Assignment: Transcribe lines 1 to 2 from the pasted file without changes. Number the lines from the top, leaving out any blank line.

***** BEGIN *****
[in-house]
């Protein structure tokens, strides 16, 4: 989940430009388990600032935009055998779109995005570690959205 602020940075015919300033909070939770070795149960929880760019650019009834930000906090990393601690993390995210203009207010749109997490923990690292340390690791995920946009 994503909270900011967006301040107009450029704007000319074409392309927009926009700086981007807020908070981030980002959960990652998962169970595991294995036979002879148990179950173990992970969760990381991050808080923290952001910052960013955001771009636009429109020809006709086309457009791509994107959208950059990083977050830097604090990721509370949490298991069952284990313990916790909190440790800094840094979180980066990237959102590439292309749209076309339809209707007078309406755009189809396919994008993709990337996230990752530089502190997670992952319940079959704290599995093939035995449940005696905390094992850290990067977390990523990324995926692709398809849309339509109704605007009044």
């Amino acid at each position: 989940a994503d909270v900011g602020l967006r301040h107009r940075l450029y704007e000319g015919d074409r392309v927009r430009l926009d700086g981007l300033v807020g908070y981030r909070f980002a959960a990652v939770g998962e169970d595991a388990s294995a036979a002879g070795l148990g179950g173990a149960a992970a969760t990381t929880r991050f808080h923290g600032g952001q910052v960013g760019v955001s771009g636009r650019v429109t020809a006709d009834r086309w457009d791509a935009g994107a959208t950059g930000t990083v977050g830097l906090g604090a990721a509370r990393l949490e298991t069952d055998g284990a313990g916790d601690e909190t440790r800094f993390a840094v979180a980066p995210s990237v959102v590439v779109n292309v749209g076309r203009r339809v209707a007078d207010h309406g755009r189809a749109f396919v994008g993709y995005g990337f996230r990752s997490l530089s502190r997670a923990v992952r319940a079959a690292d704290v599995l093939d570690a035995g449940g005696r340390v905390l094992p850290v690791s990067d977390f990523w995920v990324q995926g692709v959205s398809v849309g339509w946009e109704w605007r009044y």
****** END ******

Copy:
[in-house]
């Protein structure tokens, strides 16, 4: 989940430009388990600032935009055998779109995005570690959205 602020940075015919300033909070939770070795149960929880760019650019009834930000906090990393601690993390995210203009207010749109997490923990690292340390690791995920946009 994503909270900011967006301040107009450029704007000319074409392309927009926009700086981007807020908070981030980002959960990652998962169970595991294995036979002879148990179950173990992970969760990381991050808080923290952001910052960013955001771009636009429109020809006709086309457009791509994107959208950059990083977050830097604090990721509370949490298991069952284990313990916790909190440790800094840094979180980066990237959102590439292309749209076309339809209707007078309406755009189809396919994008993709990337996230990752530089502190997670992952319940079959704290599995093939035995449940005696905390094992850290990067977390990523990324995926692709398809849309339509109704605007009044």